His client subsequently told him there were guns in the condo, and he followed up and informed LAPD about the weapons.

A sniper rifle with multiple upgrades is among the weapons. Photo: Peter Branch

A sniper rifle with multiple upgrades is among the weapons.
Photo: Peter Branch

“Catherine thought there were about 500 guns in the condo, but there turned out to be about 1,500. Many of them were locked in rooms and she didn’t know about them or have access to the rooms,” said Braun, adding that this case continues to get stranger.

The attorney said he told LAPD that Nebron would consent to a search without a warrant, “but LAPD went ahead and got a search warrant anyway.”

The news about the massive arsenal in the condo complex where units sell for close to $1 million stunned and frightened the close-knit community.

“We knew the guy who lived there was a hoarder, but it’s shocking to find out that someone living so close by has hundreds of guns and possibly explosives,” said Linnard Lane, who lives a few doors down from the townhouse-style unit where the guns were found.

“We have a fairly attentive HOA and the neighbors know each other, but nobody knew anything about this,” Lane told the Post.

Police begin stacking boxes of ammo and scopes for rifles and handguns and placing firearms in piles on blue tarp in the driveway off the condo’s garage. Photo: Linnard Lane

Police begin stacking boxes of ammo and scopes for rifles and handguns and placing firearms in piles on blue tarp in the driveway off the condo’s garage.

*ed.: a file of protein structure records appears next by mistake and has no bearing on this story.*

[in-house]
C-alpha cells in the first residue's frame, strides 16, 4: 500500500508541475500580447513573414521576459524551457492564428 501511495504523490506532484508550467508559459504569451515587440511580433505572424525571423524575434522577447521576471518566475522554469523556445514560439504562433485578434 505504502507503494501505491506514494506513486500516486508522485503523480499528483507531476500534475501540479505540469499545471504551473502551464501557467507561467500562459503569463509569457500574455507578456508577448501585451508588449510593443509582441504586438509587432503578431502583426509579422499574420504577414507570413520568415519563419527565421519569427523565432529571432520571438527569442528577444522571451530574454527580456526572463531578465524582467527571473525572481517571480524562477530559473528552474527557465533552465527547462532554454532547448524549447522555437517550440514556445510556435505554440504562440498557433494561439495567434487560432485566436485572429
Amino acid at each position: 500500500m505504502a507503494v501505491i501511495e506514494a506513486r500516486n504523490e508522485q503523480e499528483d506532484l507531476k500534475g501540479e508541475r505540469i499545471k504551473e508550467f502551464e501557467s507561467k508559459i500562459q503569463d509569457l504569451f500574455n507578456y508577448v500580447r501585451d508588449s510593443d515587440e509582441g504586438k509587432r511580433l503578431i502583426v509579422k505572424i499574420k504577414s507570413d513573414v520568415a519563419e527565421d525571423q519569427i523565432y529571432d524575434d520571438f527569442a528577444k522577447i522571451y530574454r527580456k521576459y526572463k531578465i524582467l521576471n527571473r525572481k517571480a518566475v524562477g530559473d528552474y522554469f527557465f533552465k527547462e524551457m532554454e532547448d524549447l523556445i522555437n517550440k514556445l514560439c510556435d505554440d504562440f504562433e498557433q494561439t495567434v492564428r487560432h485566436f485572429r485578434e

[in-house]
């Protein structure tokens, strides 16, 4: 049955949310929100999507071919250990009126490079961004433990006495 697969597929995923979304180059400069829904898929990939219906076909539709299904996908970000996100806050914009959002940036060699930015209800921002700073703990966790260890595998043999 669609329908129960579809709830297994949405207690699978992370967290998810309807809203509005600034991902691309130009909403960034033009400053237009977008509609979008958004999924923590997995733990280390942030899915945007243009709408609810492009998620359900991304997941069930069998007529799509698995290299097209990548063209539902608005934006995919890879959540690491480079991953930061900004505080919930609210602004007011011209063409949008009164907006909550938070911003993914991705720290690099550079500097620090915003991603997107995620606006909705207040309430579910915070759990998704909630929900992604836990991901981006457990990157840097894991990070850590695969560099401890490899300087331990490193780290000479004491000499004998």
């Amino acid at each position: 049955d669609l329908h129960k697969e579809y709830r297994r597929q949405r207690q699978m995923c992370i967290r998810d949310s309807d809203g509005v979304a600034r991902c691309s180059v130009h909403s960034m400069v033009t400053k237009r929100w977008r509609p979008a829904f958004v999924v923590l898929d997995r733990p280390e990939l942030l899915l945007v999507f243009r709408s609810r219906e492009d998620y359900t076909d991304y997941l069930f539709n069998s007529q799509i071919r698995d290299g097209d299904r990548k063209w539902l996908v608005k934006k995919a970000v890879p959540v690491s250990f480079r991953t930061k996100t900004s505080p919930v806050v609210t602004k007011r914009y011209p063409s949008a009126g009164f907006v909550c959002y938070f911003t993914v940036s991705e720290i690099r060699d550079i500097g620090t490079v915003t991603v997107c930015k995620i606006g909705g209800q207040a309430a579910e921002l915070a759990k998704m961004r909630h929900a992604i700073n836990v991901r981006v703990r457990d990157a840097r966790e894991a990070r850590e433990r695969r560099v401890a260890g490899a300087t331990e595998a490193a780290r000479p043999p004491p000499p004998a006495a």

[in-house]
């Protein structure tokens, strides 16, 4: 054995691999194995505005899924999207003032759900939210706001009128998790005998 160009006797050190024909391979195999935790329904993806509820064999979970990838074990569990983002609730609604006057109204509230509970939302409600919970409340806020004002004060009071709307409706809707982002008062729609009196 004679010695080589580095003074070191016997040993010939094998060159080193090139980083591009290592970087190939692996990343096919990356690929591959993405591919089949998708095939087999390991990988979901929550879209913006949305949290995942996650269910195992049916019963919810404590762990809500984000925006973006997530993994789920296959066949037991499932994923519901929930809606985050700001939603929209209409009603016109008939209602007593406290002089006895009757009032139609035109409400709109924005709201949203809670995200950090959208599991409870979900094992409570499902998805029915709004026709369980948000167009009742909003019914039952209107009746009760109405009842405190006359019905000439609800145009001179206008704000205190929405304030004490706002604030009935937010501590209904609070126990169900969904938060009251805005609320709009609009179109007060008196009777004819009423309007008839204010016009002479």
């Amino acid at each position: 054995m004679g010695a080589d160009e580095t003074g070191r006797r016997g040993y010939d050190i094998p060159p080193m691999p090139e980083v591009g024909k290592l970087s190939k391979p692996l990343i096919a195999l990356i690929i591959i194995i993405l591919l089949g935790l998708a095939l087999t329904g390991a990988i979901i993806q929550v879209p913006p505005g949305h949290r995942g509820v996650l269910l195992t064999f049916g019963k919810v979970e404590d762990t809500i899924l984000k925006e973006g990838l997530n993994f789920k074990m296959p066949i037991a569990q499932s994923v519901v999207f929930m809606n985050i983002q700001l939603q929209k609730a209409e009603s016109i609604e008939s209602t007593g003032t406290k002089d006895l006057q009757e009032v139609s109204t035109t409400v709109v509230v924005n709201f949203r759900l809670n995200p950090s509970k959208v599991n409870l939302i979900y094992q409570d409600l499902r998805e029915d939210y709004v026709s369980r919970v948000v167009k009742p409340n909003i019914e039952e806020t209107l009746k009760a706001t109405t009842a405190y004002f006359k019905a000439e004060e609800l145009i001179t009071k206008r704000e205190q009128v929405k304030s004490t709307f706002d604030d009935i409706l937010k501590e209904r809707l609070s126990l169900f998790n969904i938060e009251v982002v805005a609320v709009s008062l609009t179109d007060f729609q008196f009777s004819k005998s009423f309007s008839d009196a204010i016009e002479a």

Photo: Linnard Lane

“If someone wants to keep guns in their home, okay, but to have hundreds and hundreds of them? How many guns do you need? I mean, it’s the Palisades, and we have a lot of families and kids in this complex,” he added.

Lane was one of the residents ordered to evacuate for the majority of Saturday and was allowed to return home at about 11 p.m.

“Everybody from LAPD was swift and efficient and couldn’t have been nicer,” he said about the ordeal.

Police say more than 1,200 firearms and two tons of ammo were piled in every room of this 2,000 square-foot, two-bedroom, three-bath condo in the 1700 block of Palisades Drive. Condos in the area sell for $750,000 to $1 million. Rich Schmitt/Staff Photographer

Police say more than 1,200 firearms and two tons of ammo were piled in every room of this 2,000 square-foot, two-bedroom, three-bath condo in the 1700 block of Palisades Drive. Condos in the area sell for $750,000 to $1 million.
Rich Schmitt/Staff Photographer

On Monday morning on the 1700 block of Palisades Drive, things appeared to have returned to normal as residents walked their dogs and people drove off to work. Residents were still talking about the bizarre incident, however.

Andrea Manning, who has lived in the condo complex for years, expressed relief that the arsenal of weapons was no longer a few units down from her residence.

“It’s a great benefit to our community that they took all these guns away,” she told the Post. 

A young Highlands resident offers police iced tea and cookies in the driveway a few doors down from where they are removing the arsenal. Photo: Chuck Larsen

A young Highlands resident offers police iced tea and cookies in the driveway a few doors down from where they are removing the arsenal.
Photo: Chuck Larsen

An autopsy on the deceased man is scheduled and no cause of death has been determined. Foul play is not suspected and the death is not being investigated as a homicide, according to LAPD Capt. Nieto.

LAPD’s gun unit is currently inventorying and tracking all the weapons to see if they were legal.

LAPD’s Robbery Homicide Division is taking the lead on investigating this case. Anyone with information on this case is asked to call Robbery-Homicide Division at (213) 486-6890.

Additional reporting by Alexandria Bordas.